A student at Lafayette Elementary School, one of the Chicago schools slated to be closed. (Photo/Getty Images )

Chicago’s decision to close 54 schools elicits strong reactions

The city of Chicago is embroiled in a struggle over the decision to propose closing 54 public schools serving 30,000 children in kindergarten through 8th grade. The Chicago Public Schools argue these schools have been losing students due to population changes in the city.  Facing a $1 billion dollar budget deficit, city school officials announced they would use the savings to improve the remaining schools.  Libraries in every building, air conditioners in every classroom, more STEM and arts programs as well as more funding to secure safe routes to get to school are part of what the district pledges to do with the savings.

Though the city has held community meetings and hearings in all the affected neighborhoods, families who are opposed to the closings are still not convinced it is for the best.

“I don’t think the improvements are going to happen,” said a mother whose children attend Ana Roque de Duprey Elementary School in Humboldt Park, an area which has long been home to many Hispanic families. Duprey Elementary is already a school within another school, Von Humboldt, and they both will be folded into Diego Elementary.  The mother says Duprey has been a stable, well-run school with provisions for English language learners and special education classes. “My children have been there since kindergarten; it’s a good school, and it is also convenient to where we live,” she says.

Eight of the schools slated to be closed and incorporated into other schools have over 20 percent Latino enrollment.  While Chicago’s African American population declined 17 percent in the last decade, according to Census figures, the Latino population increased by 3 percent.

Sara Echevarría is a former teacher who now works at the Chicago Teachers Union, which has come out against the closings.  “I don’t find the justification,” she says of the Duprey school closing. “This school has people who are vested in the community, who understand the culture in the community; a lot of these kids are special ed kids who need the support and the smaller class sizes,” Echevarría adds.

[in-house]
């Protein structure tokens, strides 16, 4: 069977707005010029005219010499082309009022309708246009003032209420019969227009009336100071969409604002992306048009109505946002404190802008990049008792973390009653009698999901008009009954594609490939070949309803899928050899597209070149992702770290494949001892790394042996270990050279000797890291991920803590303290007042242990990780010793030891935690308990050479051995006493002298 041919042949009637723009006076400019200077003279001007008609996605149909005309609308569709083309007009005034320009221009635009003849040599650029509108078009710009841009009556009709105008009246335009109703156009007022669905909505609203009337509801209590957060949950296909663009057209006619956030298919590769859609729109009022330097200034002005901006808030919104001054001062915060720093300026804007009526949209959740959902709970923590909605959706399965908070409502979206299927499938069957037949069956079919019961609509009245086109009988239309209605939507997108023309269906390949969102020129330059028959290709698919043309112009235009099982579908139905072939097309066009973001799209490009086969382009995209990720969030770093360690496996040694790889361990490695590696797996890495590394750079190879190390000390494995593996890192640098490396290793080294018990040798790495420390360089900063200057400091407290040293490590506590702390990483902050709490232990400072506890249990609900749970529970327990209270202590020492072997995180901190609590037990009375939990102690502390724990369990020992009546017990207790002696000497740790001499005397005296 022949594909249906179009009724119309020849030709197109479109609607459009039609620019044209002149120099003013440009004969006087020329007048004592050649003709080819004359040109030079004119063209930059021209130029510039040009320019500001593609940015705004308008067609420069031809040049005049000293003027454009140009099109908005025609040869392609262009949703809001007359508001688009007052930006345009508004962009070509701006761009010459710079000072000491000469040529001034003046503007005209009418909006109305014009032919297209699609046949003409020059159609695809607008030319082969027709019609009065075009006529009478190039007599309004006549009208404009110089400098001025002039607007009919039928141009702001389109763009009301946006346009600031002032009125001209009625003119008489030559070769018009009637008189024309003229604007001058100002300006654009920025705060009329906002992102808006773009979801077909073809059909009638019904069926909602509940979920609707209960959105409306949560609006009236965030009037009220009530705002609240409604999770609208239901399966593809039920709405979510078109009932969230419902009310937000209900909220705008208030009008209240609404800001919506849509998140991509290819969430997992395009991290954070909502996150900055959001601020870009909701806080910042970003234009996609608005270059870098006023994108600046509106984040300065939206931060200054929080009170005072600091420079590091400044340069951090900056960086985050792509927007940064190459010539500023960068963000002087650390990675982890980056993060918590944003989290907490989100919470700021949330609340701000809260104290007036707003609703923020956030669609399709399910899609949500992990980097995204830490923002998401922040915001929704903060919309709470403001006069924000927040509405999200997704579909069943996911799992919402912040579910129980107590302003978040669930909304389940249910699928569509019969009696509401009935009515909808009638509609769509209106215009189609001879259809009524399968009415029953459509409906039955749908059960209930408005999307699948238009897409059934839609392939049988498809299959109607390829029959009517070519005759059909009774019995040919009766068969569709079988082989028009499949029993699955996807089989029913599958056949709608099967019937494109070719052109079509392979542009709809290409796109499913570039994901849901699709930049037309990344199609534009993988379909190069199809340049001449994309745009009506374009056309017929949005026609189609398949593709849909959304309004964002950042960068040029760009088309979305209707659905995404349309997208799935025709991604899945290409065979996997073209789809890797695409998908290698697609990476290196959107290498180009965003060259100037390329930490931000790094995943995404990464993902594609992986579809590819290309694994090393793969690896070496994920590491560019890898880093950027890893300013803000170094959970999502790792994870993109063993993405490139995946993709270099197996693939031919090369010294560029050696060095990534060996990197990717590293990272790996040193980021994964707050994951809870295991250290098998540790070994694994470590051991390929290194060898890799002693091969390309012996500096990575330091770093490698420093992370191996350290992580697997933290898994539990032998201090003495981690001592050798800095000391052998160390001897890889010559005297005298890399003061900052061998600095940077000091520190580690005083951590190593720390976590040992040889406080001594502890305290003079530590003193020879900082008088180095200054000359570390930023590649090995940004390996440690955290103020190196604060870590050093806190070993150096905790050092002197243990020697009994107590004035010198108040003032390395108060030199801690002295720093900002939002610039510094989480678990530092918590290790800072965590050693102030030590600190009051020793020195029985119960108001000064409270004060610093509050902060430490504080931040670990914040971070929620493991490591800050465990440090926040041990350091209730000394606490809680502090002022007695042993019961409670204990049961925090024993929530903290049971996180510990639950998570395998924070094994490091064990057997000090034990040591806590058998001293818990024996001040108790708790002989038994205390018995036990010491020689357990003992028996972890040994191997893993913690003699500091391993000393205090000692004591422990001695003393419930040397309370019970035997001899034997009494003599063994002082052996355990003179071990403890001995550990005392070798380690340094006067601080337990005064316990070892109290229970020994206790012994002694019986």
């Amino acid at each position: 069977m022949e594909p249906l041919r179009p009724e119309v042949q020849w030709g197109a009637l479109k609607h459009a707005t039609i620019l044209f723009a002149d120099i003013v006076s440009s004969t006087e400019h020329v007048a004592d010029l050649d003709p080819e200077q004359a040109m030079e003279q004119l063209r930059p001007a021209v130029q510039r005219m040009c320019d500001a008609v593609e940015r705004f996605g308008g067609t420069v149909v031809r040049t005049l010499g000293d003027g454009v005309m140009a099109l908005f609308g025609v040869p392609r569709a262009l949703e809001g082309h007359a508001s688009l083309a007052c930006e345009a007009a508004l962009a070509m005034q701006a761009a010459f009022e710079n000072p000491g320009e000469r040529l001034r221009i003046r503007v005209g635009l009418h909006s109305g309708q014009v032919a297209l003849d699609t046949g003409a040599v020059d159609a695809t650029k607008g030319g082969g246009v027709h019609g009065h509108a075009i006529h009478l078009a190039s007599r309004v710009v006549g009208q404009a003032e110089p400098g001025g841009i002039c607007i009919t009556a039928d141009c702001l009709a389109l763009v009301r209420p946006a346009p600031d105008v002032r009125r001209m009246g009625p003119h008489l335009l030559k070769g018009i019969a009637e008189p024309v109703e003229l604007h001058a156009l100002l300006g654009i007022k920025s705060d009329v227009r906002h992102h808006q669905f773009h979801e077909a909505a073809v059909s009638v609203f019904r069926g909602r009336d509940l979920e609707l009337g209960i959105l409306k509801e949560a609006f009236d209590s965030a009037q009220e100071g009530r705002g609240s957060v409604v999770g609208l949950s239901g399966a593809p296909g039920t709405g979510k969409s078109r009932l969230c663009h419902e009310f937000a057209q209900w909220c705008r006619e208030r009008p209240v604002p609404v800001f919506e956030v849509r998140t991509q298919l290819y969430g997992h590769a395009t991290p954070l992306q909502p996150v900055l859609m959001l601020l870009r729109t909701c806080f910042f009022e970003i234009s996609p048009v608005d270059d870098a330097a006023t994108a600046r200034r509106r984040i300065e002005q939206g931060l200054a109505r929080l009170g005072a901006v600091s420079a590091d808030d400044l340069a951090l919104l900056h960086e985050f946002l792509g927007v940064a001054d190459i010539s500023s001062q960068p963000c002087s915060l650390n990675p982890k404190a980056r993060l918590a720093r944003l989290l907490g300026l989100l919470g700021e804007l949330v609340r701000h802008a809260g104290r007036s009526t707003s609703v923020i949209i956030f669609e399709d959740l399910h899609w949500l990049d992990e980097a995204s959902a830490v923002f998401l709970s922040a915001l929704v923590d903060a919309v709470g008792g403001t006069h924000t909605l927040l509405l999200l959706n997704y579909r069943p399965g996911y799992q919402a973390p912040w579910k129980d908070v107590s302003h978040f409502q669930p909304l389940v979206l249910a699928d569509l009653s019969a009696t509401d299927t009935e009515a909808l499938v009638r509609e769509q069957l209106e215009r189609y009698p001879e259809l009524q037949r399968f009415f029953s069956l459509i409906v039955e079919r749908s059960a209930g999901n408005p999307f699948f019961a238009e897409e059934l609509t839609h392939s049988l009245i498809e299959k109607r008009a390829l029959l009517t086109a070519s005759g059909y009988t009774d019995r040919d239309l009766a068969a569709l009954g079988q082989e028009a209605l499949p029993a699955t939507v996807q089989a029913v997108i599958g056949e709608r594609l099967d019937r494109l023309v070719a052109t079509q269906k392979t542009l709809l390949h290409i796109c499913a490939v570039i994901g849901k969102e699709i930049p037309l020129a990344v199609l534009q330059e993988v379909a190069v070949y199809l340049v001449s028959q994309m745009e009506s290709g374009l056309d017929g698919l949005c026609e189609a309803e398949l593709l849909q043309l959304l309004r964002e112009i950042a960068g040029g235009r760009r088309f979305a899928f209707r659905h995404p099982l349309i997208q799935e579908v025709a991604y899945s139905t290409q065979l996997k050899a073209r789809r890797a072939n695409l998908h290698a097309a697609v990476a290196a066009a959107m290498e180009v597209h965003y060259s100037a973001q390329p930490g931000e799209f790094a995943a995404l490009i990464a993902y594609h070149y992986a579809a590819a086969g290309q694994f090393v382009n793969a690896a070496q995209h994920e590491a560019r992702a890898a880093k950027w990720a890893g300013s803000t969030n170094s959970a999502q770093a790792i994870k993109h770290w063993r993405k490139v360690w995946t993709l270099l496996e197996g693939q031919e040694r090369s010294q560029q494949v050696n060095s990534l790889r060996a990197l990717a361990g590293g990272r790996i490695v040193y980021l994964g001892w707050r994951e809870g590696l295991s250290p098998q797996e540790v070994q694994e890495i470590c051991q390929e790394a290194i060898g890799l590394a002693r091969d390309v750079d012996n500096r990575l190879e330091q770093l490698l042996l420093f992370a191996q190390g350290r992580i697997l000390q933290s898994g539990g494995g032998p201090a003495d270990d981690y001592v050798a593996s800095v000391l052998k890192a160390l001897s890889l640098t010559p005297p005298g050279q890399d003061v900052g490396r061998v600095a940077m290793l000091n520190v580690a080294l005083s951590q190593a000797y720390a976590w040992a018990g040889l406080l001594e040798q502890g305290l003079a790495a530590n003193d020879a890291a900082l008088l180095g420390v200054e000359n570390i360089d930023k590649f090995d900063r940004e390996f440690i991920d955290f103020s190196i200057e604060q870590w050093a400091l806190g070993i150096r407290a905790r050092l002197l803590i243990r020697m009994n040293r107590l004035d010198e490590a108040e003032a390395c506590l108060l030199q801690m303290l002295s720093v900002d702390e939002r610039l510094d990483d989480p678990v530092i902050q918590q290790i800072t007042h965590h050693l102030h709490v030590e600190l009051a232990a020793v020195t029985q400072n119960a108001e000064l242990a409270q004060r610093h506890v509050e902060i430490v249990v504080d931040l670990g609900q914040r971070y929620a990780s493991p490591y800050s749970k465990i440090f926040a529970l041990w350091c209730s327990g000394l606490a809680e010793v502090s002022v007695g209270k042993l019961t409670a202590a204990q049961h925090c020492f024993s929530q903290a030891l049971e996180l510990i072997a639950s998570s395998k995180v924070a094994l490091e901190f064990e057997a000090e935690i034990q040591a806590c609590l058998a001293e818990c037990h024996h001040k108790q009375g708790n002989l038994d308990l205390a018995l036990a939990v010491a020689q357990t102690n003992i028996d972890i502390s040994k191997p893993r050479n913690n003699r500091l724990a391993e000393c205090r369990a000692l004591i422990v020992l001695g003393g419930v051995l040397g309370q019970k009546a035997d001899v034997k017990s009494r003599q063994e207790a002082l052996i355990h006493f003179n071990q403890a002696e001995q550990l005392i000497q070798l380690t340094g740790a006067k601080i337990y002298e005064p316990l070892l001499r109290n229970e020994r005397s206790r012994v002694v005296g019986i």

In a detailed report explaining the proposed closings, however, officials state that Duprey Elementary’s enrollment has declined by 75 percent over the last ten years, and the school is less than a third full. Currently, 403,000 students are enrolled in the Chicago public schools, though existing capacity is for 511,000 students.

“It doesn’t make sense to prop up schools that are largely empty or struggling to adequately educate kids,” said an editorial called “Difficult Day, New Opportunity, in the city’s largest newspaper, the Chicago Tribune.  “That’s a waste of a lot of money that could be redirected to the classroom,” the editorial stated.

Two public policy analysts from the Latino Policy Forum, while not taking sides on the city’s decision, say this period between the announcement of the proposed closings and the Board of Education vote is a time to make sure different questions are addressed.  Executive Director Sylvia Puente says one key point is that 1500 preschool program slots – 15 percent of whom are occupied by Latino students – are in school buildings which are slated to be closed.  “There is a severe shortage of Latinos in our early childhood education programs, so how these slots will or will not be redistributed should be studied,” Puente says.

In one of the schools slated to be closed – Lafayette Elementary School – 170 children out of 470 have been diagnosed with autism, says Cristina Pacione-Zayas, Latino Policy Forum’s Education Director.  Pacione-Zayas says issues of student to teacher ratios, as well as questions of transition, are big issues for autistic children and their families. “To what extent has CPS considered these factors in these facilities is a question that has to be studied,” she says.

The city plans to hold more hearings before a final vote on the closings is taken.

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